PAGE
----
AND IF I DO: The Uncertainties of Aging

My current visual project addresses one man's inability to redefine himself when cherished family members are facing debilitating illnesses while his own fate is unknown.


My photographs in this series depict a "home" devoid of family, a confined space filled with lamentable emotion. There, for fleeting moments, the individual experiences a yearning to escape the constrained environment before returning to increasing family responsibilities relating to aging.

As we age, we go through a normal yet unsettling process of redefining who we are to ourselves and to society. Constrained redefinition brings about feelings of fear and sadness, leading to loneliness and despair. My challenge as an artist is to envision these challenges, bringing light to the subject and compassion for those sharing this experience.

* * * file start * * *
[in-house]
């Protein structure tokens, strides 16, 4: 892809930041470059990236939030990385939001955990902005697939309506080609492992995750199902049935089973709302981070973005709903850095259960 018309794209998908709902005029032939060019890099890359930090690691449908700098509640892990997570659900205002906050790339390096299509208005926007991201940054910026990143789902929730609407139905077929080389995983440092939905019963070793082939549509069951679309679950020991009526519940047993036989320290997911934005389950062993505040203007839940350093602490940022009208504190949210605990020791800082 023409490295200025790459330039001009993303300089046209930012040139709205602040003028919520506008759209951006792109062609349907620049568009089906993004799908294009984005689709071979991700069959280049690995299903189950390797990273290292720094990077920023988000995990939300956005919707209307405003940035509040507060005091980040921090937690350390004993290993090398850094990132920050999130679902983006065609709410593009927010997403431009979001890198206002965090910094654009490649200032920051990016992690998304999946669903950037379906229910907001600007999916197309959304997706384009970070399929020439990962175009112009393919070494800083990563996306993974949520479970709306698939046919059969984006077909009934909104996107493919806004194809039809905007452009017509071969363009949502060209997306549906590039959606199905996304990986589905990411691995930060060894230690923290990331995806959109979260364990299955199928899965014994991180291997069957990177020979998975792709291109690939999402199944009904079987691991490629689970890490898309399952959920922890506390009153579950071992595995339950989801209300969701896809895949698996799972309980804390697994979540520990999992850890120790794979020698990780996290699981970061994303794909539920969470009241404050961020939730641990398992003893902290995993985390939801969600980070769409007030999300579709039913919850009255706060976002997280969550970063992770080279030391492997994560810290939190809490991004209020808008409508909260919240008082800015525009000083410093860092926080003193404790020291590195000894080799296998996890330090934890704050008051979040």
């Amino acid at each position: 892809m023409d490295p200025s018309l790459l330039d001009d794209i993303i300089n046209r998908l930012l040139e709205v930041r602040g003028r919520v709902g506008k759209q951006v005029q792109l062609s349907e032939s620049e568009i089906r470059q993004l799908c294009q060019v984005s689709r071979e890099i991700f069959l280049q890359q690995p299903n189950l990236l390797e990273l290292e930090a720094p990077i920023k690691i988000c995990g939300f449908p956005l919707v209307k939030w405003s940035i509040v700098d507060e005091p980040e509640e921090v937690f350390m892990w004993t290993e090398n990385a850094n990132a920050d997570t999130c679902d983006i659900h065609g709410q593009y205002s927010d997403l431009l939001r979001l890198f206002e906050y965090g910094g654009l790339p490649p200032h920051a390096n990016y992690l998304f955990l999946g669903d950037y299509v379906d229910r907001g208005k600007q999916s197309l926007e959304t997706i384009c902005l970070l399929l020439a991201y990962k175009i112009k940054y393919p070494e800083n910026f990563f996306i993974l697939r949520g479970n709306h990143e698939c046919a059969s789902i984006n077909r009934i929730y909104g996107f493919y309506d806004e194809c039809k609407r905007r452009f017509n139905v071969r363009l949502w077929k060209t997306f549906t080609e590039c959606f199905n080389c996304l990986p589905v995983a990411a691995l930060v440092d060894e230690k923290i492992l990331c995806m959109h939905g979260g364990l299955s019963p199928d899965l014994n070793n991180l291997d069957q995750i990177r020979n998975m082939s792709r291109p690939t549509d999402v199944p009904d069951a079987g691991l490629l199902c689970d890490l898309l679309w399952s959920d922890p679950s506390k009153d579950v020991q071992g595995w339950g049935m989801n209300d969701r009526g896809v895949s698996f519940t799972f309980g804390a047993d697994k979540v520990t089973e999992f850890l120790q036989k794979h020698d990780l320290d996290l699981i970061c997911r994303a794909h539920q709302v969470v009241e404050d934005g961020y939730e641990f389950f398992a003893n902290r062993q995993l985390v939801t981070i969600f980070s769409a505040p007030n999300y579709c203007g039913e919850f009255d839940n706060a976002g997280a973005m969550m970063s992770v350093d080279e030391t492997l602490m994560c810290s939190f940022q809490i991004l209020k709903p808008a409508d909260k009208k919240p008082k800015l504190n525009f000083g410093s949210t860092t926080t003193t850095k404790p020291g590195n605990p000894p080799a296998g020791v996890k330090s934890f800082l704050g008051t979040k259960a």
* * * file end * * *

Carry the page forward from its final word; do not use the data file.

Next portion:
My husband is not a stranger to Alzheimer's and other lesser known dementias. As a young physician he visited his maternal grandmother who had dementia; his mother succumbed to this disease as well. One of his siblings is battling Alzheimer's and his other sibling has a dementia of unknown ideology. As the only member of his immediate family who has been spared thus far from the wrath of these debilitating diseases, he lives in fear of developing dementia of one form or another. My observations of my husband's personal experience inspire me as I engage with this project on a broader scale.


Because this story is personal to me, I chose to create the images in my studio in an old house that evokes my own past, and holds the memories of families that have lived there. I shoot at night and occasionally at sunset using any and all available light.


Exhibition prints from this series are produced as Ziatype prints on salted gelatin paper; each images is 8"x8" printed on paper that is 12-1/2" x 12" (editions limited to 5). I feel the soft chaulk-like appearance of the Ziatype print enhances the emotional impact of my subject matter.